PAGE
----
Vitamin D is known as the “Sunshine Vitamin”. Ironically, at the same time diseases are at an epidemic high, vitamin D deficiency potentially affects 1 billion people world-wide. It is a game-changer that this issue may be resolved with a very simple process that involves exposing mushrooms to light, coaxing them to produce much more vitamin D! (1)
Plants do not contain vitamin D, as we can only obtain it from an animal source. (2) Mushrooms are in a classification of their own, although having commonalities with both plants and animals. Like animals, they require an external source of nutrition, similar to parasites, taking what they need from decomposing matter. Like animals they have no chlorophyll and have eukaryotic cells. (2) On the other hand, like plants, they convert sunlight into energy. Plants turn sunlight into chlorophyll, whereas mushrooms convert it into vitamin D. (2)
Current animal sources for vitamin D supplementation may cause many issues to arise. Livestock, dairy, eggs, and aquaculture animals may not have proper nutrition levels themselves. Many of these animals see little to no sunlight. They are fed synthetic nutrition, including hormones, and this too may affect the assimilation of vitamin D. Additionally, animal sources are not allowed for vegans and there are many that do not want to take synthetic variations of vitamin D supplementation. Lastly, even mushrooms that are farm-raised may have some of the same issues, as they are grown in the dark.
There is a magical conversion that happens when you expose mushrooms to UV light. Similar to how humans experience photochemical processes that product vitamin D. (3)
Using UV-A and UV-C lighting to boost the vitamin D content of mushrooms, ourselves, may be the answer that most are looking for! Surprisingly, this even works on them if they are sliced, powdered, and even dried. There are factors that determine the conversion such as species, parts of the mushroom used, surface area exposed, UV intensity, wavelength, and the moisture content.
The biggest game changer of all is to use this process on a tincture, which is suspended compounds in alcohol. It may not only avoid degradation but, with then applying the UV light, research has shown that the vitamin D content may be boosted to over 4,500%! This may be a game-changer!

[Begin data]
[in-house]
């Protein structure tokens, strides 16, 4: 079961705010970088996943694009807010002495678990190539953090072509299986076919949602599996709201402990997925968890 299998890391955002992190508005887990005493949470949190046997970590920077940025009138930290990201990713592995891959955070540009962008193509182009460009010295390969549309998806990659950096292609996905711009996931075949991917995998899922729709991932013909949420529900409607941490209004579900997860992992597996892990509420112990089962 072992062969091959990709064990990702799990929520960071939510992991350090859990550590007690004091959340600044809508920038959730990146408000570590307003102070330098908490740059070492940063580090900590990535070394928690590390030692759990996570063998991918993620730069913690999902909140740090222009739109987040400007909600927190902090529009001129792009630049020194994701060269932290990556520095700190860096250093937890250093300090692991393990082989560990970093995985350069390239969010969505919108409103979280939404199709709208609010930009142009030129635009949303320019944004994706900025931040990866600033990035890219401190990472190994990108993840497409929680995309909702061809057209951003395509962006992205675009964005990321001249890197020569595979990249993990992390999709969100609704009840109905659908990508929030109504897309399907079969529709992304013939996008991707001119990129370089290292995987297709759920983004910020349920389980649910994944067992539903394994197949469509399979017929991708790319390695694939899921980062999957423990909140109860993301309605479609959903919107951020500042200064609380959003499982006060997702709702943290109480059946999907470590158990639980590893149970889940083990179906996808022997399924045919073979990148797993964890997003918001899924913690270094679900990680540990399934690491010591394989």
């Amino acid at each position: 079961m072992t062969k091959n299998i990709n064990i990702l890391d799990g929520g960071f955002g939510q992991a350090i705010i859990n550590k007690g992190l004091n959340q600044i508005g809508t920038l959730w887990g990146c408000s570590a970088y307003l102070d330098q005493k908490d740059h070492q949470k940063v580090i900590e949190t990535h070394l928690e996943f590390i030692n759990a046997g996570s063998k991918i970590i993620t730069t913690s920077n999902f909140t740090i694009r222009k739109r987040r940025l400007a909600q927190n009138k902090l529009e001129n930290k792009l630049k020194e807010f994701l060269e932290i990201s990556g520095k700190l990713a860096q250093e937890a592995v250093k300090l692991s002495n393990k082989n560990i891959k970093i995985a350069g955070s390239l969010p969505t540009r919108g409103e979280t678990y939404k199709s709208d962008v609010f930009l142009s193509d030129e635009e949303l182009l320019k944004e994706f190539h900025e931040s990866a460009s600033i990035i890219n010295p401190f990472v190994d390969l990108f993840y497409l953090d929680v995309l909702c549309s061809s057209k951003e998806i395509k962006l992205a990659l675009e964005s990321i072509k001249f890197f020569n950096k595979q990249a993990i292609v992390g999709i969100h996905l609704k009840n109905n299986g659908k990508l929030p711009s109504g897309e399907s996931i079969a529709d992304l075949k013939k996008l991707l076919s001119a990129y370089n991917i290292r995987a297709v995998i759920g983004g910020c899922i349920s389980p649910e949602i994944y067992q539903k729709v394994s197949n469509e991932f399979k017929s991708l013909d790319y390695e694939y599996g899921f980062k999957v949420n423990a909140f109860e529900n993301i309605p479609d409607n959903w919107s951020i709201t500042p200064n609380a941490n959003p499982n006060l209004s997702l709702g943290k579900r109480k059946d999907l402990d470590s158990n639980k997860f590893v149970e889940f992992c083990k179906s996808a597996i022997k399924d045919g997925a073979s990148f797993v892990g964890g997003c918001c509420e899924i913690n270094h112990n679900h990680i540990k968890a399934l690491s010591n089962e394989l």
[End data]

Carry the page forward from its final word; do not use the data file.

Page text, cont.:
We are offering to bathe your mushroom, or other products in UV light for 3 hours! Simply purchase your product as normal. Then you go to the UV Light Bath page, to purchase the bath itself separately. To be redirected to the UV Light Bath™ Product Page, Click Here!
- Purchase any fresh or dried mushrooms – the study used button, shiitake, and oyster mushrooms.
- Purchase a UV lamp that emits UV-A, and UV-C rays. A combination of UV-A and UV-C was found to be more effective at raising Vitamin D2 than UV-B. (4)
- Place the mushrooms on a tray and slice them.
- For 60 minutes, expose sliced mushrooms to UV-B light.
- Take advantage of your free vitamin D2!
Not only is this process said to work on mushrooms and vitamin D content, but also on many types of vitamins and nutrients, including chlorophyll. While the focus here is on the vitamin D content of mushrooms, you may want to do your own research on the effects of using UV lighting to sterilize, enhance, and to grow your plants. There are many studies involving manipulating the growth, photosynthesis, chlorophyll, and nutrition content of your plants! (5)
- Blasting mushrooms with UV light boosts vitamin D by 4,600% – Big Think
- Ultraviolet Irradiation Increased the Concentration of Vitamin D2 and Decreased the Concentration of Ergosterol in Shiitake Mushroom (Lentinus edodes) and Oyster Mushroom (Pleurotus ostreatus) Powder in Ethanol Suspension | ACS Omega
- Do plants grow better in UV light? | Hoe and Rake
- Benefits of UV Application on Fresh Produce | Alpha-Purify